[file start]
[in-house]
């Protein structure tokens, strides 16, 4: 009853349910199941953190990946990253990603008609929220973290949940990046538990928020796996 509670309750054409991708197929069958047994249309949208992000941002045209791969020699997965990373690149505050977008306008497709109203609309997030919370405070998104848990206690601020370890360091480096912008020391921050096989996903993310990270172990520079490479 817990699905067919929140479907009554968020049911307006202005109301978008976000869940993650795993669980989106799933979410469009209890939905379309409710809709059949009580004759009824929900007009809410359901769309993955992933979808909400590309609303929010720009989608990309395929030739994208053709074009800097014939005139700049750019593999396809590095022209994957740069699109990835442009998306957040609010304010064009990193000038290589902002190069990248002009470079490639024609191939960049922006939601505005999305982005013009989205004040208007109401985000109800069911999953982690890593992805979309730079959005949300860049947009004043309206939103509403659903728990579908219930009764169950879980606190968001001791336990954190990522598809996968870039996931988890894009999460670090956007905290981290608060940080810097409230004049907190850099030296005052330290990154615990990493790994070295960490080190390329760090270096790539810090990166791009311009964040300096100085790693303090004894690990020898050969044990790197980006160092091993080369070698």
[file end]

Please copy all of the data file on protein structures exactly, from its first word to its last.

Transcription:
[in-house]
């Protein structure tokens, strides 16, 4: 009853349910199941953190990946990253990603008609929220973290949940990046538990928020796996 509670309750054409991708197929069958047994249309949208992000941002045209791969020699997965990373690149505050977008306008497709109203609309997030919370405070998104848990206690601020370890360091480096912008020391921050096989996903993310990270172990520079490479 817990699905067919929140479907009554968020049911307006202005109301978008976000869940993650795993669980989106799933979410469009209890939905379309409710809709059949009580004759009824929900007009809410359901769309993955992933979808909400590309609303929010720009989608990309395929030739994208053709074009800097014939005139700049750019593999396809590095022209994957740069699109990835442009998306957040609010304010064009990193000038290589902002190069990248002009470079490639024609191939960049922006939601505005999305982005013009989205004040208007109401985000109800069911999953982690890593992805979309730079959005949300860049947009004043309206939103509403659903728990579908219930009764169950879980606190968001001791336990954190990522598809996968870039996931988890894009999460670090956007905290981290608060940080810097409230004049907190850099030296005052330290990154615990990493790994070295960490080190390329760090270096790539810090990166791009311009964040300096100085790693303090004894690990020898050969044990790197980006160092091993080369070698």